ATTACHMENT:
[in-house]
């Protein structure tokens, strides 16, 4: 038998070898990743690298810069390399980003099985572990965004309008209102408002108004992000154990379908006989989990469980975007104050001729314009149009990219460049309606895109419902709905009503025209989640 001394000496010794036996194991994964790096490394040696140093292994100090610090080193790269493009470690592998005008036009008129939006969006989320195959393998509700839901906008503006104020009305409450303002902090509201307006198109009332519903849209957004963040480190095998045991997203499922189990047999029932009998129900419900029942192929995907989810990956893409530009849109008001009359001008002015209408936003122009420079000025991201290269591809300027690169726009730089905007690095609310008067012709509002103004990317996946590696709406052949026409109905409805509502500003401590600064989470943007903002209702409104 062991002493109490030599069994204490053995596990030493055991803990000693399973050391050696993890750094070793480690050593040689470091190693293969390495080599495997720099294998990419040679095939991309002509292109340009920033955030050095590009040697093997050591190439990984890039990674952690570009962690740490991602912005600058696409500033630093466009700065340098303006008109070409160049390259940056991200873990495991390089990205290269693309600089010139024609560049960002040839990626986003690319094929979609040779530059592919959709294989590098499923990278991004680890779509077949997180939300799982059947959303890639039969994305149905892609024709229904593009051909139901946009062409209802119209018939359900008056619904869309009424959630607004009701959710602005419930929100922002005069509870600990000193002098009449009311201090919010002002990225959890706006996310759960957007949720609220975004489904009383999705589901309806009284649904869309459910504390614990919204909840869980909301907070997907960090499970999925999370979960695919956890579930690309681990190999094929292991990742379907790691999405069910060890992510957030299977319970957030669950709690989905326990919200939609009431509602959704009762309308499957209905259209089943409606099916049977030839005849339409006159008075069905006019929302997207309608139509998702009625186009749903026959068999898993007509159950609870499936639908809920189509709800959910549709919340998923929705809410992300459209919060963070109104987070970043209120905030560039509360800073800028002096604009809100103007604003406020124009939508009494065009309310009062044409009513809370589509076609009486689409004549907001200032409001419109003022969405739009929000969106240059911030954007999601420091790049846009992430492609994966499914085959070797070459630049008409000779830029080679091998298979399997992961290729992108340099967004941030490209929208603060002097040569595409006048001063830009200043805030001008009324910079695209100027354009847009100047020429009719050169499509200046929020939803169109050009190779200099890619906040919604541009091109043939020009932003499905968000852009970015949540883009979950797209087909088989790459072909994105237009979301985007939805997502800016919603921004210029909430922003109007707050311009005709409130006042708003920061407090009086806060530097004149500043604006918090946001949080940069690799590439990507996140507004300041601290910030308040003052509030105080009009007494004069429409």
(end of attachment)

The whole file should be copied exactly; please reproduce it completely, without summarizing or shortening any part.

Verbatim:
[in-house]
């Protein structure tokens, strides 16, 4: 038998070898990743690298810069390399980003099985572990965004309008209102408002108004992000154990379908006989989990469980975007104050001729314009149009990219460049309606895109419902709905009503025209989640 001394000496010794036996194991994964790096490394040696140093292994100090610090080193790269493009470690592998005008036009008129939006969006989320195959393998509700839901906008503006104020009305409450303002902090509201307006198109009332519903849209957004963040480190095998045991997203499922189990047999029932009998129900419900029942192929995907989810990956893409530009849109008001009359001008002015209408936003122009420079000025991201290269591809300027690169726009730089905007690095609310008067012709509002103004990317996946590696709406052949026409109905409805509502500003401590600064989470943007903002209702409104 062991002493109490030599069994204490053995596990030493055991803990000693399973050391050696993890750094070793480690050593040689470091190693293969390495080599495997720099294998990419040679095939991309002509292109340009920033955030050095590009040697093997050591190439990984890039990674952690570009962690740490991602912005600058696409500033630093466009700065340098303006008109070409160049390259940056991200873990495991390089990205290269693309600089010139024609560049960002040839990626986003690319094929979609040779530059592919959709294989590098499923990278991004680890779509077949997180939300799982059947959303890639039969994305149905892609024709229904593009051909139901946009062409209802119209018939359900008056619904869309009424959630607004009701959710602005419930929100922002005069509870600990000193002098009449009311201090919010002002990225959890706006996310759960957007949720609220975004489904009383999705589901309806009284649904869309459910504390614990919204909840869980909301907070997907960090499970999925999370979960695919956890579930690309681990190999094929292991990742379907790691999405069910060890992510957030299977319970957030669950709690989905326990919200939609009431509602959704009762309308499957209905259209089943409606099916049977030839005849339409006159008075069905006019929302997207309608139509998702009625186009749903026959068999898993007509159950609870499936639908809920189509709800959910549709919340998923929705809410992300459209919060963070109104987070970043209120905030560039509360800073800028002096604009809100103007604003406020124009939508009494065009309310009062044409009513809370589509076609009486689409004549907001200032409001419109003022969405739009929000969106240059911030954007999601420091790049846009992430492609994966499914085959070797070459630049008409000779830029080679091998298979399997992961290729992108340099967004941030490209929208603060002097040569595409006048001063830009200043805030001008009324910079695209100027354009847009100047020429009719050169499509200046929020939803169109050009190779200099890619906040919604541009091109043939020009932003499905968000852009970015949540883009979950797209087909088989790459072909994105237009979301985007939805997502800016919603921004210029909430922003109007707050311009005709409130006042708003920061407090009086806060530097004149500043604006918090946001949080940069690799590439990507996140507004300041601290910030308040003052509030105080009009007494004069429409």